“What is clear is that a core group of foundations with ties to the largest and most powerful lobbies representing corporate interests have provided consistent financial support for the fair share fee cases.”
Behind the Janus vs AFSCME case are organizations like the National Right to Work Legal Defense Foundation (NRTWLDF) and the Liberty Justice Center (LJC), that represented the plaintiffs. EPI’s report reveals that both organizations are financed by the exact same foundations: Donors Trust, Lynde and Harry Bradley Foundation, Ed Uihlein Family Foundation, and Dunn’s Foundation for the Advancement of Right Thinking. In addition, NRTWLDF also received funds from the Walton Family Foundation, and LJC was also financed by the Charles Koch Institute.
These foundations share, according to EPI, “conservative interests that seek to undercut private-sector unions by lobbying states to pass laws that ban any requirements that workers pay fair share fees”. These laws are already enforced in 28 American states, and are based on the so-called “right-to-work” concept.
No. Unions and its supporters argue that there is a clear and legal line that separates political lobbying and activities related to negotiation processes regarding workplace issues. Therefore, the argument that agency fees violate the First Amendment is “based on a faulty premise”, say David Cole and Amanda Shanor in an article published on February 23 in The Nation.
“Because the agency fees merely cover the cost of services rendered (...), they do not violate the First Amendment so long as they are not expended on the union’s ideological speech.”
The authors state that agency fees protect both union and nonunion workers interests:
“It protects the associational interests of public employees who do not join a union by ensuring that they need not subsidize ideological speech with which they disagree. But at the same time, it protects the associational interests of those who do join unions by ensuring that they do not have to subsidize workplace services that benefit nonunion workers.”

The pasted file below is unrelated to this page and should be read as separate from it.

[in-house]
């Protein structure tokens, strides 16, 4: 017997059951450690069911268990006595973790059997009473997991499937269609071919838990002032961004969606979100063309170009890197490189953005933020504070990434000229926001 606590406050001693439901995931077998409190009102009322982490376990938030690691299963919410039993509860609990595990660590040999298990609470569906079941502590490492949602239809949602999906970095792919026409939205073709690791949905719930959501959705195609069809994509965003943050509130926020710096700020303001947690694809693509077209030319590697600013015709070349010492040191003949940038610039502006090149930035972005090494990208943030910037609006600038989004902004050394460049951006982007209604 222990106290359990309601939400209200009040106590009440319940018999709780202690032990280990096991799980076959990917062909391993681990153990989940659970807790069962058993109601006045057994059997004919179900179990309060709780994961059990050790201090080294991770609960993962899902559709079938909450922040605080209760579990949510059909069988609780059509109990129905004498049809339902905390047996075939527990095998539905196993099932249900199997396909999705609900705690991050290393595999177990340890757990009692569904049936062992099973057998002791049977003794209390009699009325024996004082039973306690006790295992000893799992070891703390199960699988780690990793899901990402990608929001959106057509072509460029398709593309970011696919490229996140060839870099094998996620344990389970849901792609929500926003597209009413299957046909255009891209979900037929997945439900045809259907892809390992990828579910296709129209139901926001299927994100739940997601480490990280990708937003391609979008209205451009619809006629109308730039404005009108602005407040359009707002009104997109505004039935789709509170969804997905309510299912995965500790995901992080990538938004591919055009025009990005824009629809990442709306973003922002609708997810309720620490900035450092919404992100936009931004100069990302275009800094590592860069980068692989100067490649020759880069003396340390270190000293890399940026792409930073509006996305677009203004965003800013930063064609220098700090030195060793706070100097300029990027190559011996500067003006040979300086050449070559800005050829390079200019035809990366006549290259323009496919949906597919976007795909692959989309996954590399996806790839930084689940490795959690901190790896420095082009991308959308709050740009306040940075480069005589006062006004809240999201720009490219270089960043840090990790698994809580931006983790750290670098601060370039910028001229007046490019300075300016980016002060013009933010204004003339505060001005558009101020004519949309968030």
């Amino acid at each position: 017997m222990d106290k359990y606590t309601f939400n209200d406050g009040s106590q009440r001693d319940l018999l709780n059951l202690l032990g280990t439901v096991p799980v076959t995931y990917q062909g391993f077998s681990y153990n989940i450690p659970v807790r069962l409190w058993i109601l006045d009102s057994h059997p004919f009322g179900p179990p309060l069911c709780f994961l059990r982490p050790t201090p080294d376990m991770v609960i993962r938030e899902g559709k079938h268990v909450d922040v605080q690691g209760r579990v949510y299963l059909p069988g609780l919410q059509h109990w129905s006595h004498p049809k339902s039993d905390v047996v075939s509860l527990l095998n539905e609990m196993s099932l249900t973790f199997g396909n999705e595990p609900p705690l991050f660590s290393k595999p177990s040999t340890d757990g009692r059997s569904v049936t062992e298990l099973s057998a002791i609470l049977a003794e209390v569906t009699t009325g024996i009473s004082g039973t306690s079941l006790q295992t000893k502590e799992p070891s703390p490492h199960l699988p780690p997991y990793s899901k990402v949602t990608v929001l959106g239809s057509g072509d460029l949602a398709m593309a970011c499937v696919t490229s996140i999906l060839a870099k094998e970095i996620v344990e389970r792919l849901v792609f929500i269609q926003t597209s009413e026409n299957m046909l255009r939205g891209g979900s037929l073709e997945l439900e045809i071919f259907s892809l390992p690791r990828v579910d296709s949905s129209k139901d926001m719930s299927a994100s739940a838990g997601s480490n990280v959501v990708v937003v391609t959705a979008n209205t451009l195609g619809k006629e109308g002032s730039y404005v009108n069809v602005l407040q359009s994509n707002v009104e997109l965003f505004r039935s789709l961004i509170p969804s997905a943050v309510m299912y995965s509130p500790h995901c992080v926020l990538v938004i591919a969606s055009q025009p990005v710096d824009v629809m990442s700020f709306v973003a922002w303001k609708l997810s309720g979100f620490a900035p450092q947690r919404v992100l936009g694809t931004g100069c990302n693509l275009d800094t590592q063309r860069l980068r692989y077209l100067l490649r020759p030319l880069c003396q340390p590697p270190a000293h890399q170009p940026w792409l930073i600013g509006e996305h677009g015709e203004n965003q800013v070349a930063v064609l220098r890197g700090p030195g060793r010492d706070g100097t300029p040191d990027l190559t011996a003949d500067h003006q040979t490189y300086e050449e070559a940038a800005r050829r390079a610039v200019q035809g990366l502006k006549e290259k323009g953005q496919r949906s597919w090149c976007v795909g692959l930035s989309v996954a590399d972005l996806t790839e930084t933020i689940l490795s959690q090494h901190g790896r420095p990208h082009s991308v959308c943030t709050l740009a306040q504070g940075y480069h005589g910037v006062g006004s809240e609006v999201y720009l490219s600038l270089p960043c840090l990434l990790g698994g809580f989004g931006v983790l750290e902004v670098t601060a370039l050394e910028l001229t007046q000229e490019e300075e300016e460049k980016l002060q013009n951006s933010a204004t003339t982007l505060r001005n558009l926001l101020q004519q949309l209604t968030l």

A Supreme Court decision in favor of Janus could significantly affect the operations of public unions and weaken the power of collective bargaining. An Economic Policy Institute (EPI) report released on October of 2015 revealed that public-sector employees in states with full collective-bargaining rights earned more than their counterparts in “right-to-work” states.
Black workers – more specifically, black women workers – would be the most affected population group. On August of 2016, the Center for Economic and Policy Research (CEPR) released a study that shows that black union workers enjoy higher wages (an average of 16.4% higher) and better access to health insurance and retirement benefits than their non-union peers. According to the paper, the large decline in unionization in the last few decades in the United States has “contributed to an increase in overall wage inequality, as well as the widening Black-white wage gap”. The study also finds that today these black unions workers are more likely to be female, older, immigrants and work in the public sector.
Public Services International is calling for solidarity with the American unions who are facing “the biggest anti-union legal move in half a century”. PSI’s U.S. affiliates prepared Amicus Curiae briefs for the Supreme Court showing how fair share fees are central to an efficient and effective public sector. (You can click here to see all the Amicus Curiae briefs filed with the Court). On February 24, they participated in the Working People’s Day of Action, when thousands of union workers gathered all over the United States to chant, cheer and wave signs against the attack on organized labour represented by Janus vs AFSCME.
On February 8, PSI General Secretary Rosa Pavanelli chaired a video conference with union leaders from across the world to address the issue.